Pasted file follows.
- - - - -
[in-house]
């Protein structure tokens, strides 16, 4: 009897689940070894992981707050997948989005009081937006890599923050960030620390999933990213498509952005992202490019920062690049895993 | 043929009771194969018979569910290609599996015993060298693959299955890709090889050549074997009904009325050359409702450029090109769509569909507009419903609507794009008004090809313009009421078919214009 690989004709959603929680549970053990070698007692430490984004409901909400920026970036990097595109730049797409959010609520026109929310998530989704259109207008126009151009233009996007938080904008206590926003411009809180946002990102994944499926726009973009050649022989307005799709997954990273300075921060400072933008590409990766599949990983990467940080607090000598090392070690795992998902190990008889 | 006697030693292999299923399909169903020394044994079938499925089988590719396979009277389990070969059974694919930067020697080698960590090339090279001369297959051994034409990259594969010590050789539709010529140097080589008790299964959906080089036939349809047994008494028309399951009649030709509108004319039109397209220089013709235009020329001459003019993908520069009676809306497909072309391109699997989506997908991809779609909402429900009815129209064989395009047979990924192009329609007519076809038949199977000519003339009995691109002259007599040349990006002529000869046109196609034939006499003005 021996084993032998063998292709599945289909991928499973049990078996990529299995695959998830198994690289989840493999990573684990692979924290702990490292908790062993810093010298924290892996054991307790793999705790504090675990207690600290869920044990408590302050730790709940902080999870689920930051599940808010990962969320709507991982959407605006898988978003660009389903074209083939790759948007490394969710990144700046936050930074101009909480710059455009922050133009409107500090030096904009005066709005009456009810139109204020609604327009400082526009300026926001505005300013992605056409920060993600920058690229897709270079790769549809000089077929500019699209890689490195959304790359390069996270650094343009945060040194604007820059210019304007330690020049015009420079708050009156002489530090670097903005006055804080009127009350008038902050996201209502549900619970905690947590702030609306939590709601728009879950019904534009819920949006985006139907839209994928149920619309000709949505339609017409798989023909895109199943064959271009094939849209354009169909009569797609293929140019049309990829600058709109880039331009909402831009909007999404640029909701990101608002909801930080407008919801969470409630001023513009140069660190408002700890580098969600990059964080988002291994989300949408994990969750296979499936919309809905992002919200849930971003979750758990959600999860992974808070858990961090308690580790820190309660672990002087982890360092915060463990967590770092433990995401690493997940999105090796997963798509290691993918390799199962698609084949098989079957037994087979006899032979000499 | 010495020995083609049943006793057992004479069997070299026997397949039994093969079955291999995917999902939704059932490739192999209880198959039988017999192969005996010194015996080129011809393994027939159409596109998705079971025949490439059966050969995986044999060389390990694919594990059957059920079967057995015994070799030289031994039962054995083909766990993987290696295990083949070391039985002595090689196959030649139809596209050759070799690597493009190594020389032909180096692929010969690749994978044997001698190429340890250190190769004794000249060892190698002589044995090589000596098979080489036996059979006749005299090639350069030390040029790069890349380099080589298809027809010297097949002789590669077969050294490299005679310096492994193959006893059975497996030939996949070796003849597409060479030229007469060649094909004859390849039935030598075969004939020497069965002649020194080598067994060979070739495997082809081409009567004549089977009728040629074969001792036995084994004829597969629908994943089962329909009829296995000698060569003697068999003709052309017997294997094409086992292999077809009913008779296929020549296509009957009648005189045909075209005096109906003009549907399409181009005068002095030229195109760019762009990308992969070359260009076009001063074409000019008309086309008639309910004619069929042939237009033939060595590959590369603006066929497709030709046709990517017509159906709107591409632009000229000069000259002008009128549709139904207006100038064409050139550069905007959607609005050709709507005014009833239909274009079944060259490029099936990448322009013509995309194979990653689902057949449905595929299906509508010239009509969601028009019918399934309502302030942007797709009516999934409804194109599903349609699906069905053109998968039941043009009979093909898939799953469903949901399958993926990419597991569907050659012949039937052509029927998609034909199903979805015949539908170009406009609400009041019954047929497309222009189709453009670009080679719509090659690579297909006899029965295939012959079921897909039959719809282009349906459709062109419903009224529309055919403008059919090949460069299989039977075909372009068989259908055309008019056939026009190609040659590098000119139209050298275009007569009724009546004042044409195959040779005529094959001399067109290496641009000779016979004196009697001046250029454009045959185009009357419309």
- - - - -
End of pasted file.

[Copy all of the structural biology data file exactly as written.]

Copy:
[in-house]
């Protein structure tokens, strides 16, 4: 009897689940070894992981707050997948989005009081937006890599923050960030620390999933990213498509952005992202490019920062690049895993 | 043929009771194969018979569910290609599996015993060298693959299955890709090889050549074997009904009325050359409702450029090109769509569909507009419903609507794009008004090809313009009421078919214009 690989004709959603929680549970053990070698007692430490984004409901909400920026970036990097595109730049797409959010609520026109929310998530989704259109207008126009151009233009996007938080904008206590926003411009809180946002990102994944499926726009973009050649022989307005799709997954990273300075921060400072933008590409990766599949990983990467940080607090000598090392070690795992998902190990008889 | 006697030693292999299923399909169903020394044994079938499925089988590719396979009277389990070969059974694919930067020697080698960590090339090279001369297959051994034409990259594969010590050789539709010529140097080589008790299964959906080089036939349809047994008494028309399951009649030709509108004319039109397209220089013709235009020329001459003019993908520069009676809306497909072309391109699997989506997908991809779609909402429900009815129209064989395009047979990924192009329609007519076809038949199977000519003339009995691109002259007599040349990006002529000869046109196609034939006499003005 021996084993032998063998292709599945289909991928499973049990078996990529299995695959998830198994690289989840493999990573684990692979924290702990490292908790062993810093010298924290892996054991307790793999705790504090675990207690600290869920044990408590302050730790709940902080999870689920930051599940808010990962969320709507991982959407605006898988978003660009389903074209083939790759948007490394969710990144700046936050930074101009909480710059455009922050133009409107500090030096904009005066709005009456009810139109204020609604327009400082526009300026926001505005300013992605056409920060993600920058690229897709270079790769549809000089077929500019699209890689490195959304790359390069996270650094343009945060040194604007820059210019304007330690020049015009420079708050009156002489530090670097903005006055804080009127009350008038902050996201209502549900619970905690947590702030609306939590709601728009879950019904534009819920949006985006139907839209994928149920619309000709949505339609017409798989023909895109199943064959271009094939849209354009169909009569797609293929140019049309990829600058709109880039331009909402831009909007999404640029909701990101608002909801930080407008919801969470409630001023513009140069660190408002700890580098969600990059964080988002291994989300949408994990969750296979499936919309809905992002919200849930971003979750758990959600999860992974808070858990961090308690580790820190309660672990002087982890360092915060463990967590770092433990995401690493997940999105090796997963798509290691993918390799199962698609084949098989079957037994087979006899032979000499 | 010495020995083609049943006793057992004479069997070299026997397949039994093969079955291999995917999902939704059932490739192999209880198959039988017999192969005996010194015996080129011809393994027939159409596109998705079971025949490439059966050969995986044999060389390990694919594990059957059920079967057995015994070799030289031994039962054995083909766990993987290696295990083949070391039985002595090689196959030649139809596209050759070799690597493009190594020389032909180096692929010969690749994978044997001698190429340890250190190769004794000249060892190698002589044995090589000596098979080489036996059979006749005299090639350069030390040029790069890349380099080589298809027809010297097949002789590669077969050294490299005679310096492994193959006893059975497996030939996949070796003849597409060479030229007469060649094909004859390849039935030598075969004939020497069965002649020194080598067994060979070739495997082809081409009567004549089977009728040629074969001792036995084994004829597969629908994943089962329909009829296995000698060569003697068999003709052309017997294997094409086992292999077809009913008779296929020549296509009957009648005189045909075209005096109906003009549907399409181009005068002095030229195109760019762009990308992969070359260009076009001063074409000019008309086309008639309910004619069929042939237009033939060595590959590369603006066929497709030709046709990517017509159906709107591409632009000229000069000259002008009128549709139904207006100038064409050139550069905007959607609005050709709507005014009833239909274009079944060259490029099936990448322009013509995309194979990653689902057949449905595929299906509508010239009509969601028009019918399934309502302030942007797709009516999934409804194109599903349609699906069905053109998968039941043009009979093909898939799953469903949901399958993926990419597991569907050659012949039937052509029927998609034909199903979805015949539908170009406009609400009041019954047929497309222009189709453009670009080679719509090659690579297909006899029965295939012959079921897909039959719809282009349906459709062109419903009224529309055919403008059919090949460069299989039977075909372009068989259908055309008019056939026009190609040659590098000119139209050298275009007569009724009546004042044409195959040779005529094959001399067109290496641009000779016979004196009697001046250029454009045959185009009357419309």